The key findings from my review of the literature are that the cause of heterotopic ossification is unclear, removal of the abnormal bone prior to bone maturation might lead to a higher risk of recurrence, that there may be a benefit to prophylactic use of NSAIDs just after excisional sugery to try to reduce that risk, and that there is no clear role for bisphosphonates in this setting.
I'm wondering if there are any experts who might comment on this condition, and if there are any other suggestions for timing/indications for surgical resection and prophylaxis to prevent recurrence. Joyce Leary, MD
RESPONSE-You have done an excellent review of the literature. Other than removing the heterotopic bone there is no proven and safe way to treat the problem. I also think prophylactic treatments to prevent recurrence are unproven and radiation is potentially dangerous. NSAIDs would be reasonably safe in trying to prevent recurrence after surgery but there is little evidence of efficacy. Frederick R. Singer, M.D.
ACROMEGALY?? –ELEVATED IGF AND GH WITH DIABETES AND CRF 9 4 2010
QUESTION-65 yr old man underwent tests for acromegaly because of his facial
features. IGF1 was elevated 3 times upper limit of normal for age.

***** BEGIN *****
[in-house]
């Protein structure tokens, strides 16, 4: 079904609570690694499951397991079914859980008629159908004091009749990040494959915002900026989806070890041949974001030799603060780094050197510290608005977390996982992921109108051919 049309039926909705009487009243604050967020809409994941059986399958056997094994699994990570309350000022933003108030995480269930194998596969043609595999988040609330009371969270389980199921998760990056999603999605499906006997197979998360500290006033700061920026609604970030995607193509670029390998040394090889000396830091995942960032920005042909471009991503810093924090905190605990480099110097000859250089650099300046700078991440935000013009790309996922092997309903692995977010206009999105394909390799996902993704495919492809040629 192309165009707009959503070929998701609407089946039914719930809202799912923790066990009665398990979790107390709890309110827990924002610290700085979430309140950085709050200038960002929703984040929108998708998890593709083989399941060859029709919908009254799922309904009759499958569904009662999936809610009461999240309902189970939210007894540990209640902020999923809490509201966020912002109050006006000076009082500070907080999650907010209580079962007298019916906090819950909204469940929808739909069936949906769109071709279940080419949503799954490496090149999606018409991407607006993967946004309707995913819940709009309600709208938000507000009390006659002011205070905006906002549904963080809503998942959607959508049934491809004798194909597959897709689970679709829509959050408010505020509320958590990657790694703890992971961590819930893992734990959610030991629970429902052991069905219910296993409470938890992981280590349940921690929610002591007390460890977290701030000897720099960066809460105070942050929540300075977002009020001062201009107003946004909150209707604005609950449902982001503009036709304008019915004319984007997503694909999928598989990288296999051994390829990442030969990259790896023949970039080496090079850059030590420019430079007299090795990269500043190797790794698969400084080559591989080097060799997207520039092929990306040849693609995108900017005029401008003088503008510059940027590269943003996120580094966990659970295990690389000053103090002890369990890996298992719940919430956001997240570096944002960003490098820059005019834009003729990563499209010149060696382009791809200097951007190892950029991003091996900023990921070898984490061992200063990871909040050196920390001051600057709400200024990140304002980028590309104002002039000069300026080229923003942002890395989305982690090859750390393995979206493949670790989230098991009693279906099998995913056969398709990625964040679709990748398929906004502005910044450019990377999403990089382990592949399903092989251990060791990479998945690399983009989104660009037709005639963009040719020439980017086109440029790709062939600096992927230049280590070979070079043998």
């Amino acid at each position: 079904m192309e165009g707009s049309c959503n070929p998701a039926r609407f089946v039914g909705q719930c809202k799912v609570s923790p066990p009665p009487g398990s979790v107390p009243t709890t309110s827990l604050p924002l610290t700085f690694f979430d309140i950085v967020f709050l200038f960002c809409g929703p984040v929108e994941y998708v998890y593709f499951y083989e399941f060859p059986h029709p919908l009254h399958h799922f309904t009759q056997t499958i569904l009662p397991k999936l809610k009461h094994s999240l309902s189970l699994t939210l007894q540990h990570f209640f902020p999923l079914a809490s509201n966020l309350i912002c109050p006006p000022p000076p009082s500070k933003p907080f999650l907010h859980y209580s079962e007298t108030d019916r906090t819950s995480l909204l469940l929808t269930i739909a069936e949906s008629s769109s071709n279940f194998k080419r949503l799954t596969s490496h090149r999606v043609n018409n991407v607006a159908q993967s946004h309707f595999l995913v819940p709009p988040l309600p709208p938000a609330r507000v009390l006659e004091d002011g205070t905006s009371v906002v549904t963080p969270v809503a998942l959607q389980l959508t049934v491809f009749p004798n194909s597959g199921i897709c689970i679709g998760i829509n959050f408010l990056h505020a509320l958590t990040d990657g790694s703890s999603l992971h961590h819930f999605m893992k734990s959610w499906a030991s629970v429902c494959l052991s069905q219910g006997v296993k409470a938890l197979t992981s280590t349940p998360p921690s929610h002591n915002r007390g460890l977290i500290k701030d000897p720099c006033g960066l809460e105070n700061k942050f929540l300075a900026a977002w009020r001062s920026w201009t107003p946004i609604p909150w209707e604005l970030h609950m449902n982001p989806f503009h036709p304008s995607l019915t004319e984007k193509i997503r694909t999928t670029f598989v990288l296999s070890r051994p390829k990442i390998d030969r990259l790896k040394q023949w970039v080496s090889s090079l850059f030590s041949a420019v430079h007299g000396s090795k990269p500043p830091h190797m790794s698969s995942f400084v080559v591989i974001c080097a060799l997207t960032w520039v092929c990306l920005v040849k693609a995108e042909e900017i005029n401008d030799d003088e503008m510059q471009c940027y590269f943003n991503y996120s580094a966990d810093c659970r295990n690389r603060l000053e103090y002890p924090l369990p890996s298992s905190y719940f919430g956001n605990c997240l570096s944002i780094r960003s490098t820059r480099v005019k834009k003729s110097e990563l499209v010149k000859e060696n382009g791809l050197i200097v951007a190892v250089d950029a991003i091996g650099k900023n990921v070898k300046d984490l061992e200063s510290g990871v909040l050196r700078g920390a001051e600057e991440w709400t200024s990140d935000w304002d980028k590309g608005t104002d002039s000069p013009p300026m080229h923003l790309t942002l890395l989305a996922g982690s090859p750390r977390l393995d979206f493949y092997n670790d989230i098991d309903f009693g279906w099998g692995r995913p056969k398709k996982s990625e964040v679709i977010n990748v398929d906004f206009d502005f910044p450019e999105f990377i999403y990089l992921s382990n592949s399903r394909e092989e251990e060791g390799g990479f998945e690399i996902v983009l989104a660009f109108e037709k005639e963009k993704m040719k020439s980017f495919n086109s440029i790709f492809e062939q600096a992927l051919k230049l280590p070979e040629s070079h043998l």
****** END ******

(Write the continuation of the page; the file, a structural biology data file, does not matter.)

GH failed to suppress on OGTT. MRI pituitary normal. No abnormality
of the rest of the pituitary functions. This case was discussed by another physician.
The questions: are these results compatible with false positive
elevation of GH as this pt has underlying type 2 diabetes and CRF
with GFR 25. Can IGF1 level be falsely elevated in pts with low GFR? < email@example.com>
RESPONSE- Failure of GH suppression to an OGTT is recognised in patients with
severe renal impairment. However in CRF serum IGF-I levels tend to be
normal or only slightly raised. The 3-fold elevation in this patient
together with his clinical symptoms would point towards the diagnosis
of acromegaly. A normal MRI is not uncommon although it would be
prudent to have it reviewed by a specialist neuroradiologist if not
A theraputic trial of somatostatin analogue might be considered both
in terms of biochemical and clinical response. Paul Jenkins, MD
MANAGEMENT OF HYPERCALCEMIC HYPERPARATHYROIDISM 11 AUG 2010
QUESTION-I have a puzzling hypercalcemia case which I have not been able to solve. This is her story below - also please find attached a spread sheet with all her bone metabolic parameters over the past 2 years. It is my impression that she has primary hyperparathyroidism with PTH now 18-20. PTH should be suppressed however given her degree of hypercalcemia.
The patient has now had significant bone loss (3 % in spine) and is getting more and more symptomatic with hypercalciuria.